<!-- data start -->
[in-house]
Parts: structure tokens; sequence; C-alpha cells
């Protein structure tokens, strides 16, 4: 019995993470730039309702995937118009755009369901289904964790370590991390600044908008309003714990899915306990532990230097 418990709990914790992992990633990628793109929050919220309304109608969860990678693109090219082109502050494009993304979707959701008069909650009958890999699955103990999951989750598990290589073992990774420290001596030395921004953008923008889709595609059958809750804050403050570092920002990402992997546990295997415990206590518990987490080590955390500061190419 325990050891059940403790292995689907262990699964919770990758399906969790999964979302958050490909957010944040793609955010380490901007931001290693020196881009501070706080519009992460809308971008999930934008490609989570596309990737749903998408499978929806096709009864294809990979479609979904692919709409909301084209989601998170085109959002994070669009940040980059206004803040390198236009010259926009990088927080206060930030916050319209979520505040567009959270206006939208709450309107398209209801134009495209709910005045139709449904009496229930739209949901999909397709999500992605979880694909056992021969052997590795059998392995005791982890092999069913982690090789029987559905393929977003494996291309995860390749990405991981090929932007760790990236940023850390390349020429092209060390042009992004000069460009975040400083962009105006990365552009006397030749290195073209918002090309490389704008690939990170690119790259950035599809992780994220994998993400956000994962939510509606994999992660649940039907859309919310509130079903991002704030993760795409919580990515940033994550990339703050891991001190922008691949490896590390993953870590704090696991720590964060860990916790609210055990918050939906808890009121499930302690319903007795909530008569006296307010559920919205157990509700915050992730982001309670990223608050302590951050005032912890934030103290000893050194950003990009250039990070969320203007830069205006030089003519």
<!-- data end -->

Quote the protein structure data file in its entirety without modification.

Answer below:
[in-house]
Parts: structure tokens; sequence; C-alpha cells
């Protein structure tokens, strides 16, 4: 019995993470730039309702995937118009755009369901289904964790370590991390600044908008309003714990899915306990532990230097 418990709990914790992992990633990628793109929050919220309304109608969860990678693109090219082109502050494009993304979707959701008069909650009958890999699955103990999951989750598990290589073992990774420290001596030395921004953008923008889709595609059958809750804050403050570092920002990402992997546990295997415990206590518990987490080590955390500061190419 325990050891059940403790292995689907262990699964919770990758399906969790999964979302958050490909957010944040793609955010380490901007931001290693020196881009501070706080519009992460809308971008999930934008490609989570596309990737749903998408499978929806096709009864294809990979479609979904692919709409909301084209989601998170085109959002994070669009940040980059206004803040390198236009010259926009990088927080206060930030916050319209979520505040567009959270206006939208709450309107398209209801134009495209709910005045139709449904009496229930739209949901999909397709999500992605979880694909056992021969052997590795059998392995005791982890092999069913982690090789029987559905393929977003494996291309995860390749990405991981090929932007760790990236940023850390390349020429092209060390042009992004000069460009975040400083962009105006990365552009006397030749290195073209918002090309490389704008690939990170690119790259950035599809992780994220994998993400956000994962939510509606994999992660649940039907859309919310509130079903991002704030993760795409919580990515940033994550990339703050891991001190922008691949490896590390993953870590704090696991720590964060860990916790609210055990918050939906808890009121499930302690319903007795909530008569006296307010559920919205157990509700915050992730982001309670990223608050302590951050005032912890934030103290000893050194950003990009250039990070969320203007830069205006030089003519």